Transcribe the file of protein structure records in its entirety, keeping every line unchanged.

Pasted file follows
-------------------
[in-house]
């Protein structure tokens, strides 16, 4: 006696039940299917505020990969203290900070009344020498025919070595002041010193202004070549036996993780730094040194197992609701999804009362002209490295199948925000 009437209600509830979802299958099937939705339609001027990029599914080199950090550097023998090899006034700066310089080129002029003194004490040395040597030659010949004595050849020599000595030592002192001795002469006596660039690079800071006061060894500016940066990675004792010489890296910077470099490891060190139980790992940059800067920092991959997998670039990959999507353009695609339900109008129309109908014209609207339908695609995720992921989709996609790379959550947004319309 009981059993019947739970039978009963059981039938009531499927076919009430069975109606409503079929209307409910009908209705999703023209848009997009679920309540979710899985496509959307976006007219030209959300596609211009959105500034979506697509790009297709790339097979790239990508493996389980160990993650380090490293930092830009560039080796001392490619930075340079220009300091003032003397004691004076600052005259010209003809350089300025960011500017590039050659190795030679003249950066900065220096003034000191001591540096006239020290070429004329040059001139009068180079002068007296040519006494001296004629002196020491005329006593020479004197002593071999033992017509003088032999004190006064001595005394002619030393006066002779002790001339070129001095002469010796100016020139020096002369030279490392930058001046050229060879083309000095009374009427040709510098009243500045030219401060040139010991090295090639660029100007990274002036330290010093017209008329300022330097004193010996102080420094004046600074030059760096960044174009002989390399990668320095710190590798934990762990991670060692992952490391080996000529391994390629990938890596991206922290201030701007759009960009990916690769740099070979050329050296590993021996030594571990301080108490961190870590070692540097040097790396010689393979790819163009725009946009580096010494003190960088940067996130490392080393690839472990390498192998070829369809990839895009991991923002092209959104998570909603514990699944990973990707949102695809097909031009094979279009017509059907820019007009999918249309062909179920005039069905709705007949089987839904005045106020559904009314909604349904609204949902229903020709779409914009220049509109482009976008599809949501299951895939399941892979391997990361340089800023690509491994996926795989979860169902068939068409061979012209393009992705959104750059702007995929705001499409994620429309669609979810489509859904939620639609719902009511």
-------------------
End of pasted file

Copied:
[in-house]
């Protein structure tokens, strides 16, 4: 006696039940299917505020990969203290900070009344020498025919070595002041010193202004070549036996993780730094040194197992609701999804009362002209490295199948925000 009437209600509830979802299958099937939705339609001027990029599914080199950090550097023998090899006034700066310089080129002029003194004490040395040597030659010949004595050849020599000595030592002192001795002469006596660039690079800071006061060894500016940066990675004792010489890296910077470099490891060190139980790992940059800067920092991959997998670039990959999507353009695609339900109008129309109908014209609207339908695609995720992921989709996609790379959550947004319309 009981059993019947739970039978009963059981039938009531499927076919009430069975109606409503079929209307409910009908209705999703023209848009997009679920309540979710899985496509959307976006007219030209959300596609211009959105500034979506697509790009297709790339097979790239990508493996389980160990993650380090490293930092830009560039080796001392490619930075340079220009300091003032003397004691004076600052005259010209003809350089300025960011500017590039050659190795030679003249950066900065220096003034000191001591540096006239020290070429004329040059001139009068180079002068007296040519006494001296004629002196020491005329006593020479004197002593071999033992017509003088032999004190006064001595005394002619030393006066002779002790001339070129001095002469010796100016020139020096002369030279490392930058001046050229060879083309000095009374009427040709510098009243500045030219401060040139010991090295090639660029100007990274002036330290010093017209008329300022330097004193010996102080420094004046600074030059760096960044174009002989390399990668320095710190590798934990762990991670060692992952490391080996000529391994390629990938890596991206922290201030701007759009960009990916690769740099070979050329050296590993021996030594571990301080108490961190870590070692540097040097790396010689393979790819163009725009946009580096010494003190960088940067996130490392080393690839472990390498192998070829369809990839895009991991923002092209959104998570909603514990699944990973990707949102695809097909031009094979279009017509059907820019007009999918249309062909179920005039069905709705007949089987839904005045106020559904009314909604349904609204949902229903020709779409914009220049509109482009976008599809949501299951895939399941892979391997990361340089800023690509491994996926795989979860169902068939068409061979012209393009992705959104750059702007995929705001499409994620429309669609979810489509859904939620639609719902009511």